Fort Harrison Avenue may take on new role
Shifting Alt. U.S. 19 to Myrtle Avenue, however, would require cooperation from both the state and federal governments.
By CHRISTINA HEADRICK
St. Petersburg Times, published April 15, 2000
CLEARWATER -- City engineers want to redirect car and truck traffic moving through downtown to an improved Myrtle Avenue, shifting the cars away from Fort Harrison Avenue, downtown's busy north-south route.
To do that, Clearwater officials asked the Florida Department of Transportation this week to give the city control of Fort Harrison and to move the state's designated route for Alt. U.S. 19 to Myrtle.
If the state agrees, said City Manager Mike Roberto, it 'would change the whole character" of what the city could do with Fort Harrison.
The city would love to reduce Fort Harrison to two lanes, with a center turn lane, and beautify the road, Roberto said. City officials also want to be able to shut down Fort Harrison regularly to hold street festivals in the heart of downtown.
Roberto has discussed the idea privately with some commissioners, who are supportive.
'I think it's a great idea," said Commissioner Ed Hart. 'But to me, this is sort of long-range future planning, rather than something that is on the horizon in the very near future."
Said Commissioner Bob Clark: 'The general concept I'm very much in favor of, but I haven't seen any of these details."
But officials caution that there would need to be a lot more public debate, as well as tough negotiations with the state, before the ideas could become reality. The city's plans might even be a long shot, officials said.
'It's a long uphill climb, I have a feeling," said City Engineer Mike Quillen. 'So any configuration we suggest now is still just talk."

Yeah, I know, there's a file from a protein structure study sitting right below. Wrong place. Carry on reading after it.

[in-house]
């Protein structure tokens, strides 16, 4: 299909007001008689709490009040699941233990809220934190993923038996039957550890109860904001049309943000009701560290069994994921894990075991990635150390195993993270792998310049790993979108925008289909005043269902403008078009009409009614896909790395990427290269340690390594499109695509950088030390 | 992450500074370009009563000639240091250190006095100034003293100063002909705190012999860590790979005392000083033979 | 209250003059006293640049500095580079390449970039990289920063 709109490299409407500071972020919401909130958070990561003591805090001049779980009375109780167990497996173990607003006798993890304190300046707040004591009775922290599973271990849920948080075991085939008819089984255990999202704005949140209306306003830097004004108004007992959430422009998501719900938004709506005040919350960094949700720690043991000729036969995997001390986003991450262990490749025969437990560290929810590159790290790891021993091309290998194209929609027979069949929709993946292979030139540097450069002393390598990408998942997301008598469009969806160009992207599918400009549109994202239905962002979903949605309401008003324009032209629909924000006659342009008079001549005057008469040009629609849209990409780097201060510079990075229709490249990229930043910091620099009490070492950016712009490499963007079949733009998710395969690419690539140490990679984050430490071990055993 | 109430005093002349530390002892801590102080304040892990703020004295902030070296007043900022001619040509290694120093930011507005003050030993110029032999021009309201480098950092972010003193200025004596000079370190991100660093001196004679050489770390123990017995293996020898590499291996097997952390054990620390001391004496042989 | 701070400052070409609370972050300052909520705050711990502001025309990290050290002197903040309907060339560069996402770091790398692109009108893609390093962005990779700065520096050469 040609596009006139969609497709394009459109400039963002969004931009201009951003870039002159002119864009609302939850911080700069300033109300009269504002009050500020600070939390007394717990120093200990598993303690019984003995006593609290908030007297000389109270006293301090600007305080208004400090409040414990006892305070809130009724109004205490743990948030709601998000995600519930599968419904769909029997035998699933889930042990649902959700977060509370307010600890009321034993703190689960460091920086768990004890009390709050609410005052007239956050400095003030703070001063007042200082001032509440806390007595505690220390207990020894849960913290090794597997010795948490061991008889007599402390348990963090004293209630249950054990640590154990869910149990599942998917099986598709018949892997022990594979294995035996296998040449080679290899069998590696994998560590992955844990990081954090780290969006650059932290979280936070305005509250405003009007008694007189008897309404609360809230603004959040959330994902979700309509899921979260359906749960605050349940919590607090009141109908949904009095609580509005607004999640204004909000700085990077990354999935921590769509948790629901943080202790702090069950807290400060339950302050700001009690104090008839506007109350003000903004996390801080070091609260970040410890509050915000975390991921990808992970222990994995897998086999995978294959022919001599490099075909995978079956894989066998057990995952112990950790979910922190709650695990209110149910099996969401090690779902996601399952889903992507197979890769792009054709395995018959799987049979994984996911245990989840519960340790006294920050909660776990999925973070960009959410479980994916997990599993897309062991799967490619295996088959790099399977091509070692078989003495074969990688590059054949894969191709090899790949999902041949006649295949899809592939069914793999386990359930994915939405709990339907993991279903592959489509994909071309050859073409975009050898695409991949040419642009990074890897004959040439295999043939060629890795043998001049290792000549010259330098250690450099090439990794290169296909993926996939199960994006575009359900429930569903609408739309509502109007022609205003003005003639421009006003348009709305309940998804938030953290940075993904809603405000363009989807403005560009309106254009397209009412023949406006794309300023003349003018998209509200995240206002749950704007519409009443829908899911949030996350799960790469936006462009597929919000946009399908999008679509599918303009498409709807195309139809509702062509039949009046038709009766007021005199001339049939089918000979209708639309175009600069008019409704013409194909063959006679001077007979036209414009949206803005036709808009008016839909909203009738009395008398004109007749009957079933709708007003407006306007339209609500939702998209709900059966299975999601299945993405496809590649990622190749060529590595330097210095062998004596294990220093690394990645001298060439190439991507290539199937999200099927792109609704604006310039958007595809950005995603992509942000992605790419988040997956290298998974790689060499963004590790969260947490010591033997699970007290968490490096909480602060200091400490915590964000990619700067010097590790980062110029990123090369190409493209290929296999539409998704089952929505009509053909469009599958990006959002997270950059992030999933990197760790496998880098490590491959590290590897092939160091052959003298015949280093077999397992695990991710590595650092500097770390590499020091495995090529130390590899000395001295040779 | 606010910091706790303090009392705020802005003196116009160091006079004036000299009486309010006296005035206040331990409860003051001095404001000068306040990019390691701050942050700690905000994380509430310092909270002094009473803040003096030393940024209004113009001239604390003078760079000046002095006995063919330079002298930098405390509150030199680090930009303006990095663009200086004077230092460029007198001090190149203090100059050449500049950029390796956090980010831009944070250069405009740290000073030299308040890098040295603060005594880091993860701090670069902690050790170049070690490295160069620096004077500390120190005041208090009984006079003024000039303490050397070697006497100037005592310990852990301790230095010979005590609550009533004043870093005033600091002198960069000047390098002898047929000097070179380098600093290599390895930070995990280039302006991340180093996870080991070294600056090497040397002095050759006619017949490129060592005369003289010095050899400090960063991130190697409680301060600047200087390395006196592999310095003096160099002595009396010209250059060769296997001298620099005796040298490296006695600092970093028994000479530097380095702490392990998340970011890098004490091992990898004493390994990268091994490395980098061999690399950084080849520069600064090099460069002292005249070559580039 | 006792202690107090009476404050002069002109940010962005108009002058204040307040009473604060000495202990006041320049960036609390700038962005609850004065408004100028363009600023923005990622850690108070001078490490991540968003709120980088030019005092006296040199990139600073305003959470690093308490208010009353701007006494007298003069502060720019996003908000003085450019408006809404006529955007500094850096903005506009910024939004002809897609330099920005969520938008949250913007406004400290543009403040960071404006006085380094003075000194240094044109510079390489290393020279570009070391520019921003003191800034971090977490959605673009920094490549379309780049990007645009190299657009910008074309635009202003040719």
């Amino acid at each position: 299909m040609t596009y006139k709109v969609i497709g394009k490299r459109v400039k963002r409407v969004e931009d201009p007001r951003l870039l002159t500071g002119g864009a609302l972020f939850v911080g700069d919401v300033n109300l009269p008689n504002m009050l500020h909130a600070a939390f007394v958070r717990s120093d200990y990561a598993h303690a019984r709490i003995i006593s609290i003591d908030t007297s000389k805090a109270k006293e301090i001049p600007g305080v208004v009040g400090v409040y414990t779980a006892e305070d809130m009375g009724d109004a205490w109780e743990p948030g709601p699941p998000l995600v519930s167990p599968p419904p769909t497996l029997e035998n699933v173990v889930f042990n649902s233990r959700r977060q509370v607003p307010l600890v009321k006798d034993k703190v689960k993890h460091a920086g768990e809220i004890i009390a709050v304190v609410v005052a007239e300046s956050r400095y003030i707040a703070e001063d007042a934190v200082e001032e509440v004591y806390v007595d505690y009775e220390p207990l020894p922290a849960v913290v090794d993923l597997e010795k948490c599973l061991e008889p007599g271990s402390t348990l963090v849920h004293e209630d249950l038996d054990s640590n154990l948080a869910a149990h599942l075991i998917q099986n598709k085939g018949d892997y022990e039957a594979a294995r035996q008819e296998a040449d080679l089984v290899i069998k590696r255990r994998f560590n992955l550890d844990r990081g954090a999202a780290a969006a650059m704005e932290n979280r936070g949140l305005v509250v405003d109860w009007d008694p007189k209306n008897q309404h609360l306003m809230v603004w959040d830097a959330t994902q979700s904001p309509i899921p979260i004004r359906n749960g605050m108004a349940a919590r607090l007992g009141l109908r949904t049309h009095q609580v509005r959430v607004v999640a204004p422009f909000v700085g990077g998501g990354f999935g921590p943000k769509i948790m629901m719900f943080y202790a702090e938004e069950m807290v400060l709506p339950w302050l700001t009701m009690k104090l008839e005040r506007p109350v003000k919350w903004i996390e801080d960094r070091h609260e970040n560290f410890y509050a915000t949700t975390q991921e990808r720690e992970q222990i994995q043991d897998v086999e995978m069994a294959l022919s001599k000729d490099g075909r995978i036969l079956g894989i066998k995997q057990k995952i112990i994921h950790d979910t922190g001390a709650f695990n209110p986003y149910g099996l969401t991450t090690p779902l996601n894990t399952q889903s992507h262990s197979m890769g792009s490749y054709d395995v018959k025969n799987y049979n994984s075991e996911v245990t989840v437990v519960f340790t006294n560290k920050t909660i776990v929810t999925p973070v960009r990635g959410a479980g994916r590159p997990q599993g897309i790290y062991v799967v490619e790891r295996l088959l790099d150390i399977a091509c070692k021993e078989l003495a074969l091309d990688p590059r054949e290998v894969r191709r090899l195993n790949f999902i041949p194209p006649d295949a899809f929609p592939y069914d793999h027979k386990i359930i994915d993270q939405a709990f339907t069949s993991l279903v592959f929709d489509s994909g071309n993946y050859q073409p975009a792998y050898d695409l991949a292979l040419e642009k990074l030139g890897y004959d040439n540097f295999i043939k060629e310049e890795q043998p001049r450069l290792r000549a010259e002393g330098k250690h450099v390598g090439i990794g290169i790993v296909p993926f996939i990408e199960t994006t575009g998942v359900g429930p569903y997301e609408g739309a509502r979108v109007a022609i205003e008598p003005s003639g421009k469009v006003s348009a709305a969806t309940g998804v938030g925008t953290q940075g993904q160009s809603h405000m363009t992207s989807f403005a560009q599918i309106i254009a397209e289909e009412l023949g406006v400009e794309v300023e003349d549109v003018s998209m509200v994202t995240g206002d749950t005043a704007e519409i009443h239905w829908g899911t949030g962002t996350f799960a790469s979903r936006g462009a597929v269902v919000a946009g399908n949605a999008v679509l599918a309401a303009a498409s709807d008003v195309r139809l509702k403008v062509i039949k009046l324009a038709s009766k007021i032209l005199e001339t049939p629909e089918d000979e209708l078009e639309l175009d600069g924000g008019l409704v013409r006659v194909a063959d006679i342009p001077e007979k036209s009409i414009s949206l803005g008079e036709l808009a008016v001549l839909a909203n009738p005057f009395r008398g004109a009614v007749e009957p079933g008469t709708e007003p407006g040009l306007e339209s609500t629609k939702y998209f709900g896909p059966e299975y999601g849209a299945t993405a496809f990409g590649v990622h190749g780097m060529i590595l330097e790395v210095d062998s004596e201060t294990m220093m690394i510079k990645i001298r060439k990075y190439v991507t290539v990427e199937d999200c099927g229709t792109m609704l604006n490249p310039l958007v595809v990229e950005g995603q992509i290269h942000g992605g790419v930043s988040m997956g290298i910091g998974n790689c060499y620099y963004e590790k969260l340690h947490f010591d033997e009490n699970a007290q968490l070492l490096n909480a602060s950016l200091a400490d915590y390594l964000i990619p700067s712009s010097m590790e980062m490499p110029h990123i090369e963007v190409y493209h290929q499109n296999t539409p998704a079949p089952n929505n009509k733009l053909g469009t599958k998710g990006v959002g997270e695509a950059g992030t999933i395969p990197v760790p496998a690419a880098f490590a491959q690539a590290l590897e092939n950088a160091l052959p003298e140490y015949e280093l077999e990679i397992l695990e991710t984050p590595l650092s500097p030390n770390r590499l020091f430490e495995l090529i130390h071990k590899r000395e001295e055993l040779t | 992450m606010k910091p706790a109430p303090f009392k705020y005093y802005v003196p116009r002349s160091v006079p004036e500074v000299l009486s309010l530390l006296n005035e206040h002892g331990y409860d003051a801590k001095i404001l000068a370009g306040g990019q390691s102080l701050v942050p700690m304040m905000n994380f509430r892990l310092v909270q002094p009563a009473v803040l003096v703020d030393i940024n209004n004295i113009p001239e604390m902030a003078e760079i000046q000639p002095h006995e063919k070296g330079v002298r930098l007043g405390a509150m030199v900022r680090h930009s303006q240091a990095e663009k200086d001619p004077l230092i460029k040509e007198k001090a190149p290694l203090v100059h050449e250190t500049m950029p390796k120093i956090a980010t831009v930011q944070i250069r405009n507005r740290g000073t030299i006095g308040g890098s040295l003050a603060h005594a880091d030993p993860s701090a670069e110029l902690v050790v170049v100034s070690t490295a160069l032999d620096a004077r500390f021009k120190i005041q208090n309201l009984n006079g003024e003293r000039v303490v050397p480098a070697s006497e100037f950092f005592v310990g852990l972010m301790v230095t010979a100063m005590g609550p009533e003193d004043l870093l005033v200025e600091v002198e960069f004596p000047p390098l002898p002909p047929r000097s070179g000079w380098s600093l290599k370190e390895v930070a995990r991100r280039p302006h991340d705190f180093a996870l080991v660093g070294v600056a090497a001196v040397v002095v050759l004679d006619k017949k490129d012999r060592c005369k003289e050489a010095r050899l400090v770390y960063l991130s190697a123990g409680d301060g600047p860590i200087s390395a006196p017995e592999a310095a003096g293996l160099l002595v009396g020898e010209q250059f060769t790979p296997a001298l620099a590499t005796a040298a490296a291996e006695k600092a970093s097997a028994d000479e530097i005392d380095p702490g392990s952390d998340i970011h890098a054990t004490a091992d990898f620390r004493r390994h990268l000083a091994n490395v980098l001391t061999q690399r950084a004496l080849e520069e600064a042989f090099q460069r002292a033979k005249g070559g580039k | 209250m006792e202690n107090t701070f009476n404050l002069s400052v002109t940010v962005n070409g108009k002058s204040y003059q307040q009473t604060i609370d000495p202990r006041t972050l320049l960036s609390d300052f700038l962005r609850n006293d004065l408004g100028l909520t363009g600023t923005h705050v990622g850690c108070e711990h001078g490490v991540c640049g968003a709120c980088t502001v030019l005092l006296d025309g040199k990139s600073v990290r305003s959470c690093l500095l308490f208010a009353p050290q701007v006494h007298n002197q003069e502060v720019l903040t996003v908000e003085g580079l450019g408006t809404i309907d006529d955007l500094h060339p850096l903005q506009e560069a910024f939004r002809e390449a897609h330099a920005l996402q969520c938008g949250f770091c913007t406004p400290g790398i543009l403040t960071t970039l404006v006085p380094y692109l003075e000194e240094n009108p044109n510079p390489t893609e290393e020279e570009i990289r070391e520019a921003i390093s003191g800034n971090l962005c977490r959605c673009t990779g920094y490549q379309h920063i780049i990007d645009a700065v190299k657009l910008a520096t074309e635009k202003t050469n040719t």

In addition to negotiating with the state DOT officials, the city also will have to work with federal transportation planners to reroute traffic, Quillen said. The state oversees the upkeep of Alt. U.S. 19, but the road is part of the federal highway system.
City officials wish they could make the road changes when the state resurfaces Fort Harrison in 2002, Quillen said.
But state officials already are concerned that the city wants northbound drivers on the proposed Alt. U.S. 19 route to take a harsh right turn on Lakeview Road to get to Myrtle Avenue, said DOT spokesman Ron Winter.
'We'll have to look at a lot of things about what kind of street we'd be moving to," Winter said. 'What condition is it in. Myrtle is a more residential street. . . . This isn't unprecedented, but it will have to be reviewed."
The city has been toying with changing traffic flow on Fort Harrison and Myrtle for several years. County traffic counts in 1999 showed about 12,000 cars travel Myrtle daily, compared with 17,600 to 25,500 cars moving along Fort Harrison.
The segment of Alt. U.S. 19 that would be reassigned to Myrtle would run from Lakeview Road north to a point where Myrtle and Fort Harrison converge.
Previous plans suggested making Fort Harrison and Myrtle into primarily one-way streets, with three lanes of traffic in one direction and single lanes of traffic headed the opposite way. That idea is dead, Quillen said, because of state road rules.